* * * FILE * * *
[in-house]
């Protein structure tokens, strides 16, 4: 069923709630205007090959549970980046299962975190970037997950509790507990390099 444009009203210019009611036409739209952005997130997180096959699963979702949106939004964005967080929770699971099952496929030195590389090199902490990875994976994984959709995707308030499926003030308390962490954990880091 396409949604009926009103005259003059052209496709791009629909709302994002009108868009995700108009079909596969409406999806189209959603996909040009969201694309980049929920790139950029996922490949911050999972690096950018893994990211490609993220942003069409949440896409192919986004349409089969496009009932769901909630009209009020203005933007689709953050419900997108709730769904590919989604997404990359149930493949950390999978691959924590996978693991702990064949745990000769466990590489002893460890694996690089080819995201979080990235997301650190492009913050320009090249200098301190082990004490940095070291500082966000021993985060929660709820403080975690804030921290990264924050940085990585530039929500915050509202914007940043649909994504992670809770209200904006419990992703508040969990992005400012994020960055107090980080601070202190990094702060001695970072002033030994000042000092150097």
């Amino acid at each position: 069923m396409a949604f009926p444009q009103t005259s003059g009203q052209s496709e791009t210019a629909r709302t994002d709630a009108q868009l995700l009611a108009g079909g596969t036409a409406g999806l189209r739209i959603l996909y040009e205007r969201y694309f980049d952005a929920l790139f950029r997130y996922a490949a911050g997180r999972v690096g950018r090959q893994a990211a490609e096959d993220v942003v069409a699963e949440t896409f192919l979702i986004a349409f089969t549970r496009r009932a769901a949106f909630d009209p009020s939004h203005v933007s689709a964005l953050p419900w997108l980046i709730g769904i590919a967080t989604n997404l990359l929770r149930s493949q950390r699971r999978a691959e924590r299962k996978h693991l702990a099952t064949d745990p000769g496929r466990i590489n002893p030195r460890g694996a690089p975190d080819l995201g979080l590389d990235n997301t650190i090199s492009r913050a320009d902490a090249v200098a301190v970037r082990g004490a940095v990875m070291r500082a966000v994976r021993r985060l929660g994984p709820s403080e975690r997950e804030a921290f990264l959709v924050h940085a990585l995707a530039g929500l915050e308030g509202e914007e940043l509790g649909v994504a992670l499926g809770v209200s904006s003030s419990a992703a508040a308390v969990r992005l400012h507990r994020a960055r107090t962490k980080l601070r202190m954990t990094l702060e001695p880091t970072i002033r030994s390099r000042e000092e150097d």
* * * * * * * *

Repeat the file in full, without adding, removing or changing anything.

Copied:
[in-house]
């Protein structure tokens, strides 16, 4: 069923709630205007090959549970980046299962975190970037997950509790507990390099 444009009203210019009611036409739209952005997130997180096959699963979702949106939004964005967080929770699971099952496929030195590389090199902490990875994976994984959709995707308030499926003030308390962490954990880091 396409949604009926009103005259003059052209496709791009629909709302994002009108868009995700108009079909596969409406999806189209959603996909040009969201694309980049929920790139950029996922490949911050999972690096950018893994990211490609993220942003069409949440896409192919986004349409089969496009009932769901909630009209009020203005933007689709953050419900997108709730769904590919989604997404990359149930493949950390999978691959924590996978693991702990064949745990000769466990590489002893460890694996690089080819995201979080990235997301650190492009913050320009090249200098301190082990004490940095070291500082966000021993985060929660709820403080975690804030921290990264924050940085990585530039929500915050509202914007940043649909994504992670809770209200904006419990992703508040969990992005400012994020960055107090980080601070202190990094702060001695970072002033030994000042000092150097």
């Amino acid at each position: 069923m396409a949604f009926p444009q009103t005259s003059g009203q052209s496709e791009t210019a629909r709302t994002d709630a009108q868009l995700l009611a108009g079909g596969t036409a409406g999806l189209r739209i959603l996909y040009e205007r969201y694309f980049d952005a929920l790139f950029r997130y996922a490949a911050g997180r999972v690096g950018r090959q893994a990211a490609e096959d993220v942003v069409a699963e949440t896409f192919l979702i986004a349409f089969t549970r496009r009932a769901a949106f909630d009209p009020s939004h203005v933007s689709a964005l953050p419900w997108l980046i709730g769904i590919a967080t989604n997404l990359l929770r149930s493949q950390r699971r999978a691959e924590r299962k996978h693991l702990a099952t064949d745990p000769g496929r466990i590489n002893p030195r460890g694996a690089p975190d080819l995201g979080l590389d990235n997301t650190i090199s492009r913050a320009d902490a090249v200098a301190v970037r082990g004490a940095v990875m070291r500082a966000v994976r021993r985060l929660g994984p709820s403080e975690r997950e804030a921290f990264l959709v924050h940085a990585l995707a530039g929500l915050e308030g509202e914007e940043l509790g649909v994504a992670l499926g809770v209200s904006s003030s419990a992703a508040a308390v969990r992005l400012h507990r994020a960055r107090t962490k980080l601070r202190m954990t990094l702060e001695p880091t970072i002033r030994s390099r000042e000092e150097d």